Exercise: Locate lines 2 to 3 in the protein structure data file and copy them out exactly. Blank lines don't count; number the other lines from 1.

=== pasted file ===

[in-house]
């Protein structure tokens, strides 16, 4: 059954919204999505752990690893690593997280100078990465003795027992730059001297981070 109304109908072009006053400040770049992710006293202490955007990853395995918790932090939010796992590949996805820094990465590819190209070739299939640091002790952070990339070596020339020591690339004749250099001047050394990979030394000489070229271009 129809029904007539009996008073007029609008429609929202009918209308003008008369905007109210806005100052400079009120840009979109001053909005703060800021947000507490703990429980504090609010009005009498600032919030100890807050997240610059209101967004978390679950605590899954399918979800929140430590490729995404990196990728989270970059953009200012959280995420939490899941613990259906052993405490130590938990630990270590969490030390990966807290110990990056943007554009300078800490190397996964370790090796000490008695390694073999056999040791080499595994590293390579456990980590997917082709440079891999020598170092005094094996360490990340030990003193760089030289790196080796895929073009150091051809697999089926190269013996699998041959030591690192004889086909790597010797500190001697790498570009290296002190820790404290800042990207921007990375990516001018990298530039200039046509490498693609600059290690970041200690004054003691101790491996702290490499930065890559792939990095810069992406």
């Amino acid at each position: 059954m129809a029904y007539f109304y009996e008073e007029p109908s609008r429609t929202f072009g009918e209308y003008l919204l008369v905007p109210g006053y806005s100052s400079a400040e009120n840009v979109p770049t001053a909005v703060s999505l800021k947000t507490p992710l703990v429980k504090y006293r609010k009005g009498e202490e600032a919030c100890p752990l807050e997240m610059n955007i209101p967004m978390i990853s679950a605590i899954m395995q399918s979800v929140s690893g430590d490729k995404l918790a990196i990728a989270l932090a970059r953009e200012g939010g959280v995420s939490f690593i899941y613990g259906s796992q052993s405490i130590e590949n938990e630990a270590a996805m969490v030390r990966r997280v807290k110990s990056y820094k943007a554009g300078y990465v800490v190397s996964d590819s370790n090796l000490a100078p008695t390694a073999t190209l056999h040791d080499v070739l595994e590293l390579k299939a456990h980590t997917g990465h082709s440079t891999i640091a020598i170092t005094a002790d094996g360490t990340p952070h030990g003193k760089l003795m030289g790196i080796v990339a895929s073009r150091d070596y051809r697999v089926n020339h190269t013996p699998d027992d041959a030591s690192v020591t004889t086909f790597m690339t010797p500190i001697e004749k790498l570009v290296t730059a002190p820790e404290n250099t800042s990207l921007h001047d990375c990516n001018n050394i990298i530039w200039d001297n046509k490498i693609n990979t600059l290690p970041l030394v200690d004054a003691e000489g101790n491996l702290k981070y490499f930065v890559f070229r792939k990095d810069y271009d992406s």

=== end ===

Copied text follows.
């Protein structure tokens, strides 16, 4: 059954919204999505752990690893690593997280100078990465003795027992730059001297981070 109304109908072009006053400040770049992710006293202490955007990853395995918790932090939010796992590949996805820094990465590819190209070739299939640091002790952070990339070596020339020591690339004749250099001047050394990979030394000489070229271009 129809029904007539009996008073007029609008429609929202009918209308003008008369905007109210806005100052400079009120840009979109001053909005703060800021947000507490703990429980504090609010009005009498600032919030100890807050997240610059209101967004978390679950605590899954399918979800929140430590490729995404990196990728989270970059953009200012959280995420939490899941613990259906052993405490130590938990630990270590969490030390990966807290110990990056943007554009300078800490190397996964370790090796000490008695390694073999056999040791080499595994590293390579456990980590997917082709440079891999020598170092005094094996360490990340030990003193760089030289790196080796895929073009150091051809697999089926190269013996699998041959030591690192004889086909790597010797500190001697790498570009290296002190820790404290800042990207921007990375990516001018990298530039200039046509490498693609600059290690970041200690004054003691101790491996702290490499930065890559792939990095810069992406």
């Amino acid at each position: 059954m129809a029904y007539f109304y009996e008073e007029p109908s609008r429609t929202f072009g009918e209308y003008l919204l008369v905007p109210g006053y806005s100052s400079a400040e009120n840009v979109p770049t001053a909005v703060s999505l800021k947000t507490p992710l703990v429980k504090y006293r609010k009005g009498e202490e600032a919030c100890p752990l807050e997240m610059n955007i209101p967004m978390i990853s679950a605590i899954m395995q399918s979800v929140s690893g430590d490729k995404l918790a990196i990728a989270l932090a970059r953009e200012g939010g959280v995420s939490f690593i899941y613990g259906s796992q052993s405490i130590e590949n938990e630990a270590a996805m969490v030390r990966r997280v807290k110990s990056y820094k943007a554009g300078y990465v800490v190397s996964d590819s370790n090796l000490a100078p008695t390694a073999t190209l056999h040791d080499v070739l595994e590293l390579k299939a456990h980590t997917g990465h082709s440079t891999i640091a020598i170092t005094a002790d094996g360490t990340p952070h030990g003193k760089l003795m030289g790196i080796v990339a895929s073009r150091d070596y051809r697999v089926n020339h190269t013996p699998d027992d041959a030591s690192v020591t004889t086909f790597m690339t010797p500190i001697e004749k790498l570009v290296t730059a002190p820790e404290n250099t800042s990207l921007h001047d990375c990516n001018n050394i990298i530039w200039d001297n046509k490498i693609n990979t600059l290690p970041l030394v200690d004054a003691e000489g101790n491996l702290k981070y490499f930065v890559f070229r792939k990095d810069y271009d992406s």